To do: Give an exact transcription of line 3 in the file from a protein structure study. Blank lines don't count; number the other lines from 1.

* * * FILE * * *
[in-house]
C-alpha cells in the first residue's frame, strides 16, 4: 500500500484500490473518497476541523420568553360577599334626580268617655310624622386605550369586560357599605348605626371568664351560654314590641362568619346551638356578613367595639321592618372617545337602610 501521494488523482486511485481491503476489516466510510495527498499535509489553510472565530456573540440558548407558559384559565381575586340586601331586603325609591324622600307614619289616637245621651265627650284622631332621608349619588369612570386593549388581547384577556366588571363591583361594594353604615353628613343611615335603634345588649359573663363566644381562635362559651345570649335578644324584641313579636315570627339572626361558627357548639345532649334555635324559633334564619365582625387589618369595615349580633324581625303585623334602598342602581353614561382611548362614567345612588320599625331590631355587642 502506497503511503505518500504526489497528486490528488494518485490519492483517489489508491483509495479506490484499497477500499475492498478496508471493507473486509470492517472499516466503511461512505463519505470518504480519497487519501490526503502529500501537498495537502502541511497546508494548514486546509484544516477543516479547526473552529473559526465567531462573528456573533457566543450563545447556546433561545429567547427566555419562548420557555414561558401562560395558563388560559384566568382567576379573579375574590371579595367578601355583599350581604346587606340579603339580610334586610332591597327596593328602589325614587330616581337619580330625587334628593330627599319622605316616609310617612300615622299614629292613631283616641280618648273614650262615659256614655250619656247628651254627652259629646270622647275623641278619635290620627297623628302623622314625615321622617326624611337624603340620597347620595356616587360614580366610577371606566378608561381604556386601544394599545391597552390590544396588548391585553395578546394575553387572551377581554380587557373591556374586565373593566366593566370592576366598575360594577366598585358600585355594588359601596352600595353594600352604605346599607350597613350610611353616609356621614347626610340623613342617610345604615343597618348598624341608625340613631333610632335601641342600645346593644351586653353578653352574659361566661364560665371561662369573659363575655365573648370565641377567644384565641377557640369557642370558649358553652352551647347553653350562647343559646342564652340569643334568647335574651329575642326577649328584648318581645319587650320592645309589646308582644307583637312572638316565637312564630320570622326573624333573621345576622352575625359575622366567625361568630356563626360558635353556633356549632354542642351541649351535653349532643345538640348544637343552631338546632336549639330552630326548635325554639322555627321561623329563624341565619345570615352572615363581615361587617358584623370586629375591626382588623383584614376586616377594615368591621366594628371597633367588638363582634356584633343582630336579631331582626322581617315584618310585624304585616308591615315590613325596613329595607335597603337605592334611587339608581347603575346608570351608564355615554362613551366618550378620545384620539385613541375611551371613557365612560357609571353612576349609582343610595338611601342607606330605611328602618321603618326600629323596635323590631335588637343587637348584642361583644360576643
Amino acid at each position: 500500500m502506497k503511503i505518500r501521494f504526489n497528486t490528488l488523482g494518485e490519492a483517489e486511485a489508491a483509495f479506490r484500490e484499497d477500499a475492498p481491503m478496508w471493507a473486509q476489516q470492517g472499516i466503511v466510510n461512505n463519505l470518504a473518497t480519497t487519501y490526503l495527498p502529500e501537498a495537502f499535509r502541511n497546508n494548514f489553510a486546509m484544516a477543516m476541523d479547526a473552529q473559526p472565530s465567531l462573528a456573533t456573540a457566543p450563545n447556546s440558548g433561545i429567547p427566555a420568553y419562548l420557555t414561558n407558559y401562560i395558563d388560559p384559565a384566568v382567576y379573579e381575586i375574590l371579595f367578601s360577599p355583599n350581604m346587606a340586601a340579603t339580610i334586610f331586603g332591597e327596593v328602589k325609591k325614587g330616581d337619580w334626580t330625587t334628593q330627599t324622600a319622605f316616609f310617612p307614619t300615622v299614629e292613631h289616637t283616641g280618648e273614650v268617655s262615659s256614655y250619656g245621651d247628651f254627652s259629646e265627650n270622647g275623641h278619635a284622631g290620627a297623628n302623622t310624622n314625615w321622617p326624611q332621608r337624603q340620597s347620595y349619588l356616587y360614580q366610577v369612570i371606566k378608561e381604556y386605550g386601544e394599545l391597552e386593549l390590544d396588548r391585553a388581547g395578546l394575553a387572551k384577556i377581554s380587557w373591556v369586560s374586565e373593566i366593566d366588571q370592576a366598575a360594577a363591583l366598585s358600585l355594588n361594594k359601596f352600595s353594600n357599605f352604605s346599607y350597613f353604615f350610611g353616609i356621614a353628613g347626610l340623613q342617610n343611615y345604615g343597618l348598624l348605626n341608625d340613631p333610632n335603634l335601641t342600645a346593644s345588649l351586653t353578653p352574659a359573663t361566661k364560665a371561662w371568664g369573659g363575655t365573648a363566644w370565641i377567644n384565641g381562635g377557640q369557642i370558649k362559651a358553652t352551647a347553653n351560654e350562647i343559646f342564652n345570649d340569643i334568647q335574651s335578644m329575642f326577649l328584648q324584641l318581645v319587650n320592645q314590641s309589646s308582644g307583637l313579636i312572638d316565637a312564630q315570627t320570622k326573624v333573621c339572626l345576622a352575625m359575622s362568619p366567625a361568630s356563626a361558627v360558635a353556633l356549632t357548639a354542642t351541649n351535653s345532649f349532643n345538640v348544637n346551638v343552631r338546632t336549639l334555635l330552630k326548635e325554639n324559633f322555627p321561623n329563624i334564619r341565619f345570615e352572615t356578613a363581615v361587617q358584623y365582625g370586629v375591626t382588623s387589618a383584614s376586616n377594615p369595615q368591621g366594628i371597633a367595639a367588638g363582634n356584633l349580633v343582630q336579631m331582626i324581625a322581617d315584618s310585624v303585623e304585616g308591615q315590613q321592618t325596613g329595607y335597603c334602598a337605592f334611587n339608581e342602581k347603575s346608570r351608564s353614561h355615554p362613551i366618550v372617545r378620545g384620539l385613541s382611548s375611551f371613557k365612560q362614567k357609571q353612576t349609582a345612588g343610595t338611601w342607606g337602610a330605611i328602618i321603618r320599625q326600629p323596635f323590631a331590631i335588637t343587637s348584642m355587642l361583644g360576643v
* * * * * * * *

Amino acid at each position: 500500500m502506497k503511503i505518500r501521494f504526489n497528486t490528488l488523482g494518485e490519492a483517489e486511485a489508491a483509495f479506490r484500490e484499497d477500499a475492498p481491503m478496508w471493507a473486509q476489516q470492517g472499516i466503511v466510510n461512505n463519505l470518504a473518497t480519497t487519501y490526503l495527498p502529500e501537498a495537502f499535509r502541511n497546508n494548514f489553510a486546509m484544516a477543516m476541523d479547526a473552529q473559526p472565530s465567531l462573528a456573533t456573540a457566543p450563545n447556546s440558548g433561545i429567547p427566555a420568553y419562548l420557555t414561558n407558559y401562560i395558563d388560559p384559565a384566568v382567576y379573579e381575586i375574590l371579595f367578601s360577599p355583599n350581604m346587606a340586601a340579603t339580610i334586610f331586603g332591597e327596593v328602589k325609591k325614587g330616581d337619580w334626580t330625587t334628593q330627599t324622600a319622605f316616609f310617612p307614619t300615622v299614629e292613631h289616637t283616641g280618648e273614650v268617655s262615659s256614655y250619656g245621651d247628651f254627652s259629646e265627650n270622647g275623641h278619635a284622631g290620627a297623628n302623622t310624622n314625615w321622617p326624611q332621608r337624603q340620597s347620595y349619588l356616587y360614580q366610577v369612570i371606566k378608561e381604556y386605550g386601544e394599545l391597552e386593549l390590544d396588548r391585553a388581547g395578546l394575553a387572551k384577556i377581554s380587557w373591556v369586560s374586565e373593566i366593566d366588571q370592576a366598575a360594577a363591583l366598585s358600585l355594588n361594594k359601596f352600595s353594600n357599605f352604605s346599607y350597613f353604615f350610611g353616609i356621614a353628613g347626610l340623613q342617610n343611615y345604615g343597618l348598624l348605626n341608625d340613631p333610632n335603634l335601641t342600645a346593644s345588649l351586653t353578653p352574659a359573663t361566661k364560665a371561662w371568664g369573659g363575655t365573648a363566644w370565641i377567644n384565641g381562635g377557640q369557642i370558649k362559651a358553652t352551647a347553653n351560654e350562647i343559646f342564652n345570649d340569643i334568647q335574651s335578644m329575642f326577649l328584648q324584641l318581645v319587650n320592645q314590641s309589646s308582644g307583637l313579636i312572638d316565637a312564630q315570627t320570622k326573624v333573621c339572626l345576622a352575625m359575622s362568619p366567625a361568630s356563626a361558627v360558635a353556633l356549632t357548639a354542642t351541649n351535653s345532649f349532643n345538640v348544637n346551638v343552631r338546632t336549639l334555635l330552630k326548635e325554639n324559633f322555627p321561623n329563624i334564619r341565619f345570615e352572615t356578613a363581615v361587617q358584623y365582625g370586629v375591626t382588623s387589618a383584614s376586616n377594615p369595615q368591621g366594628i371597633a367595639a367588638g363582634n356584633l349580633v343582630q336579631m331582626i324581625a322581617d315584618s310585624v303585623e304585616g308591615q315590613q321592618t325596613g329595607y335597603c334602598a337605592f334611587n339608581e342602581k347603575s346608570r351608564s353614561h355615554p362613551i366618550v372617545r378620545g384620539l385613541s382611548s375611551f371613557k365612560q362614567k357609571q353612576t349609582a345612588g343610595t338611601w342607606g337602610a330605611i328602618i321603618r320599625q326600629p323596635f323590631a331590631i335588637t343587637s348584642m355587642l361583644g360576643v